Ambient music

Vienna has a different sound than what I was used to in the States.  At home, the single most pervasive ambient sound around my home was traffic — I lived very close to the DC beltway, and I could hear it at all hours from my house (unless my air conditioner was running, in which case I couldn’t hear anything but that).  I considered it part of suburban living, and accepted it as fact.  When I wanted to hear “nature”, or at least the absence of “city”, I went out to see my horses and experience the outdoors.

When I wasn’t hearing car sounds, I was hearing other sounds that I took for granted — loud music from someone else’s windows (typically hip hop or pop, or something else that had come out in the past few months), sirens, helicopters, planes, dogs barking, sometimes people arguing.  There was always a lot of sound, everywhere, all the time, and I just understood it to be part of life around a lot of people.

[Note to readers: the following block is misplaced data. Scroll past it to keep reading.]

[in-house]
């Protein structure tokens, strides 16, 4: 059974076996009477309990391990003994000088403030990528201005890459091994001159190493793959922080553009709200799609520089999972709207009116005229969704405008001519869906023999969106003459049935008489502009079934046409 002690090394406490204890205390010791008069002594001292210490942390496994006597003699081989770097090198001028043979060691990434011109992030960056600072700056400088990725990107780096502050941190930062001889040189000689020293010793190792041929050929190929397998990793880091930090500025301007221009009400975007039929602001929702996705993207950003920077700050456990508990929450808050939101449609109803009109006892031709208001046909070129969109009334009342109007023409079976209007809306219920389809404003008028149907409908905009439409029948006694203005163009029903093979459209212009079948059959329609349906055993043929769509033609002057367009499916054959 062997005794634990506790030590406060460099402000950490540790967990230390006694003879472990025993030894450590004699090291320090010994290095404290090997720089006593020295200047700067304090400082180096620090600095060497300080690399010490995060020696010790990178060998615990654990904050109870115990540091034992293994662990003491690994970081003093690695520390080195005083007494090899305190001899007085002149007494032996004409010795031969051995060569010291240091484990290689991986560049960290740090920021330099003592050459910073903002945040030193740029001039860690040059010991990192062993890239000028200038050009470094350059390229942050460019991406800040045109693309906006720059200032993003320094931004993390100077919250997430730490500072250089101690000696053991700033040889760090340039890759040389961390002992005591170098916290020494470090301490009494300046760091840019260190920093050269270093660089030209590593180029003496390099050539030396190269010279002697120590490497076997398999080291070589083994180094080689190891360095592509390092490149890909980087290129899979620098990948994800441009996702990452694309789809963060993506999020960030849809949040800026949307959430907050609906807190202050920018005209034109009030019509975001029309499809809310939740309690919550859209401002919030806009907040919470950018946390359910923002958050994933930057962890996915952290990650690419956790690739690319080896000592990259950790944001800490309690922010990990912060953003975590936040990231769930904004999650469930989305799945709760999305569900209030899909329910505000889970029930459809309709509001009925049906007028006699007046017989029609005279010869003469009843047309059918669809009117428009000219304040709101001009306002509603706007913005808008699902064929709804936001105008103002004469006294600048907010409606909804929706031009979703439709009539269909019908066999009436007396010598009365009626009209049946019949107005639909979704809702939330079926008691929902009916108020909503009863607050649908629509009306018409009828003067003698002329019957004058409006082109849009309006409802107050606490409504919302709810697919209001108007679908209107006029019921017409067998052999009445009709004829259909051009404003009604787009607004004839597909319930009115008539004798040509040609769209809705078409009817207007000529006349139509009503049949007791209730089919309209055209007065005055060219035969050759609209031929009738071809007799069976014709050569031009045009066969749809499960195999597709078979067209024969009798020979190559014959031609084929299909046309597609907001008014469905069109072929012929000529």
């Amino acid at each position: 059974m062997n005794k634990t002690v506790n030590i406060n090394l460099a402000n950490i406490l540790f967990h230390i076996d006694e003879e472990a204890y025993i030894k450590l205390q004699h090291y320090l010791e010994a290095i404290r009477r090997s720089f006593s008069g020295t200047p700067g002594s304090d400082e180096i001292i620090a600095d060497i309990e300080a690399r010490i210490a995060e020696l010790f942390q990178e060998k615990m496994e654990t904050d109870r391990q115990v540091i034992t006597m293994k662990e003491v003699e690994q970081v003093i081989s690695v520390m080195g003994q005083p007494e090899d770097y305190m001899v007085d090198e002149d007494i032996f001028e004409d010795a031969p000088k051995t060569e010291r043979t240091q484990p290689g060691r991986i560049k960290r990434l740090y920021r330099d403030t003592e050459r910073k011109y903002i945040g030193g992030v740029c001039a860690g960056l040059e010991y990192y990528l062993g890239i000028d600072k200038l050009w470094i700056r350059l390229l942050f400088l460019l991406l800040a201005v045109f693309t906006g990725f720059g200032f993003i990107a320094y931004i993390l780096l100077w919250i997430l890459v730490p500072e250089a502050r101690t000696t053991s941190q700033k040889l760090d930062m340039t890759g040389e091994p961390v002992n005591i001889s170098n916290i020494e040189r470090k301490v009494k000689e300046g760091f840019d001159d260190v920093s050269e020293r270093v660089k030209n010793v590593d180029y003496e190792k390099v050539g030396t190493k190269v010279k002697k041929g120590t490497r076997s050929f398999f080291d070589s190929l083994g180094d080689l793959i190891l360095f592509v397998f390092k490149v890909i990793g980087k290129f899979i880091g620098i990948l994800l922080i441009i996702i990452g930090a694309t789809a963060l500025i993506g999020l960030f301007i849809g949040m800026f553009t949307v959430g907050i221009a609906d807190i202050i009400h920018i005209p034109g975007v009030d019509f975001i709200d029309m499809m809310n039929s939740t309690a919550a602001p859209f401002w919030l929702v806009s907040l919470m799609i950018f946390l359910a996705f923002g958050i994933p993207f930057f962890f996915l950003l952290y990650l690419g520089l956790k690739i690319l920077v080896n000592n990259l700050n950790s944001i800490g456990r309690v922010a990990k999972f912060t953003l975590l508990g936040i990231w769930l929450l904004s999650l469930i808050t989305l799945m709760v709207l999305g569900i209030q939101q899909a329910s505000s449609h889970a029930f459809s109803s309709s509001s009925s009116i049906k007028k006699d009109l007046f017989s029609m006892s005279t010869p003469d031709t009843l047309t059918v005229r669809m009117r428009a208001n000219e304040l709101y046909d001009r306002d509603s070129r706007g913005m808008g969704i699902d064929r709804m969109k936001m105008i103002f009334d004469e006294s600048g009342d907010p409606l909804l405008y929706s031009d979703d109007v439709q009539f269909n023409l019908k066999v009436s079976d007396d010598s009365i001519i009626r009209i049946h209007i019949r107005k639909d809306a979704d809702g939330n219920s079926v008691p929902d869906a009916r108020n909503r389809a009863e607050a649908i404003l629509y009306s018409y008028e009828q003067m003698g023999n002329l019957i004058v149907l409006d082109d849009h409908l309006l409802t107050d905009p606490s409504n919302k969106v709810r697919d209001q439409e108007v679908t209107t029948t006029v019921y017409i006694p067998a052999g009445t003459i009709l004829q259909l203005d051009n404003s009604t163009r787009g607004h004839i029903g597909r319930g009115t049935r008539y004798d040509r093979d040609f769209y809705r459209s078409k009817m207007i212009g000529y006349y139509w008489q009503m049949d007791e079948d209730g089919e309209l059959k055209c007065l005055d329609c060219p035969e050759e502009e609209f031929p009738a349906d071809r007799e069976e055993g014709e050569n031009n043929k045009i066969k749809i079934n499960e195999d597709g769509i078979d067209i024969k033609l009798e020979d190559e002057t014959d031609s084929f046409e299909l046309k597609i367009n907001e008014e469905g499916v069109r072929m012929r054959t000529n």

Vienna is more different than I could have imagined.  Here, we live not in the suburbs, but smack in the middle of the largest city in Austria.  Instead of living in a condo with about 30 units, I live in a building with more than twice that, and the building is also home to several businesses, including a few restaurants.  I almost never hear sounds from my neighbors — either through the walls or out the (often open) windows.  Austrians are quieter than Americans, certainly, and we keep up with the stereotype — we’re probably the noisiest people in the entire building.  With two little kids, a dog, and quiet Austrian neighbors, it would be hard to imagine it any other way.  (Part of the difference is also the building construction, I imagine — when the windows are closed, you really don’t hear anything from your neighbors at all.)

And here, instead of being confined to my car, I’m out walking around the city, nearly every day, fully aware of the sounds around me.  The vehicular sounds are much less pervasive.  The street I live on is busy but narrow — although there is a lot of traffic, especially at certain parts of the day, most of the streets right around where I live are one way and one lane.  A busy main road is just over a block from here (closer than the Beltway was to my home in Virginia — but not by much) but I almost never hear the sounds from it, either.  Instead, when I’m out on the street, I hear the sounds of hooves on cobblestones, and the ding of bicycle bells warning pedestrians to look both ways before they cross the one way streets.